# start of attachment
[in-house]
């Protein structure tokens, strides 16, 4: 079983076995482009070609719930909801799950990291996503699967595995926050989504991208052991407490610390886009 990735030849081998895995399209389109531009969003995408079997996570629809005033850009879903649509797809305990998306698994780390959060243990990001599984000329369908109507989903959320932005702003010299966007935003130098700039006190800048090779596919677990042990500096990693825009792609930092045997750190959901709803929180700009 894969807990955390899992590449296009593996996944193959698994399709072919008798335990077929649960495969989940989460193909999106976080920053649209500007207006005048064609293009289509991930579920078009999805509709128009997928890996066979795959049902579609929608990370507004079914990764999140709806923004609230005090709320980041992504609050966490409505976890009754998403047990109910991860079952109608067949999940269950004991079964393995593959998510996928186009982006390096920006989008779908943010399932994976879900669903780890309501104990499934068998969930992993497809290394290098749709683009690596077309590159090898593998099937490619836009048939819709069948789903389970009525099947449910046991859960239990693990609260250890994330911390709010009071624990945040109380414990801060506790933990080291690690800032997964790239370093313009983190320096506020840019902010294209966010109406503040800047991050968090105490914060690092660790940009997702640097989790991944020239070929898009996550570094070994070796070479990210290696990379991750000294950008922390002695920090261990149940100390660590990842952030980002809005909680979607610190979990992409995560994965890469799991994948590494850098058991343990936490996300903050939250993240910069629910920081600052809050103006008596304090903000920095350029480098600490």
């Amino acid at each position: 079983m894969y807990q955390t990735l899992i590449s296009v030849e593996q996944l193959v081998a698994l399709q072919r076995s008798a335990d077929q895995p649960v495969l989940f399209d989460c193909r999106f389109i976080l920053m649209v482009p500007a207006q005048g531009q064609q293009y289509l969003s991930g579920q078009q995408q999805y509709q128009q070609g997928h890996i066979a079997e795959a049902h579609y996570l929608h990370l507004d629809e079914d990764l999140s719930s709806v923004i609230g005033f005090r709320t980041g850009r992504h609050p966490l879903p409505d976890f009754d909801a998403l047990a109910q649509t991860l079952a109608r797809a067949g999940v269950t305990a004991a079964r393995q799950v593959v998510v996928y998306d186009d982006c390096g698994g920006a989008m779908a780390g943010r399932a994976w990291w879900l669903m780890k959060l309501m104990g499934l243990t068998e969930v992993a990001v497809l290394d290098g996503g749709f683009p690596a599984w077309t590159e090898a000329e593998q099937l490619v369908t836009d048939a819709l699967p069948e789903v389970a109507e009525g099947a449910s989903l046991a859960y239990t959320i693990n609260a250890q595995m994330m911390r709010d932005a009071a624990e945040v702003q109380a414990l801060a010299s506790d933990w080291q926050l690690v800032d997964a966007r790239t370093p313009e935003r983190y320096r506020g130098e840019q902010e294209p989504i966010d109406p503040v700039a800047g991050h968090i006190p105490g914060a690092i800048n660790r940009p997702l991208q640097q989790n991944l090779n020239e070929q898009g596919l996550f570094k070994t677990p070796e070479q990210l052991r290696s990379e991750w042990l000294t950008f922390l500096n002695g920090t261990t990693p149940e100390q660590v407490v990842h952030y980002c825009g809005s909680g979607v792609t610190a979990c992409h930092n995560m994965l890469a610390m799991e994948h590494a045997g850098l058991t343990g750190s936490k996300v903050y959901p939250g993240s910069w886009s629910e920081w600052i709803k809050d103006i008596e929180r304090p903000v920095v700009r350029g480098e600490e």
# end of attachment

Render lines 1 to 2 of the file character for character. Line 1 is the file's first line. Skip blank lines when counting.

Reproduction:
[in-house]
């Protein structure tokens, strides 16, 4: 079983076995482009070609719930909801799950990291996503699967595995926050989504991208052991407490610390886009 990735030849081998895995399209389109531009969003995408079997996570629809005033850009879903649509797809305990998306698994780390959060243990990001599984000329369908109507989903959320932005702003010299966007935003130098700039006190800048090779596919677990042990500096990693825009792609930092045997750190959901709803929180700009 894969807990955390899992590449296009593996996944193959698994399709072919008798335990077929649960495969989940989460193909999106976080920053649209500007207006005048064609293009289509991930579920078009999805509709128009997928890996066979795959049902579609929608990370507004079914990764999140709806923004609230005090709320980041992504609050966490409505976890009754998403047990109910991860079952109608067949999940269950004991079964393995593959998510996928186009982006390096920006989008779908943010399932994976879900669903780890309501104990499934068998969930992993497809290394290098749709683009690596077309590159090898593998099937490619836009048939819709069948789903389970009525099947449910046991859960239990693990609260250890994330911390709010009071624990945040109380414990801060506790933990080291690690800032997964790239370093313009983190320096506020840019902010294209966010109406503040800047991050968090105490914060690092660790940009997702640097989790991944020239070929898009996550570094070994070796070479990210290696990379991750000294950008922390002695920090261990149940100390660590990842952030980002809005909680979607610190979990992409995560994965890469799991994948590494850098058991343990936490996300903050939250993240910069629910920081600052809050103006008596304090903000920095350029480098600490």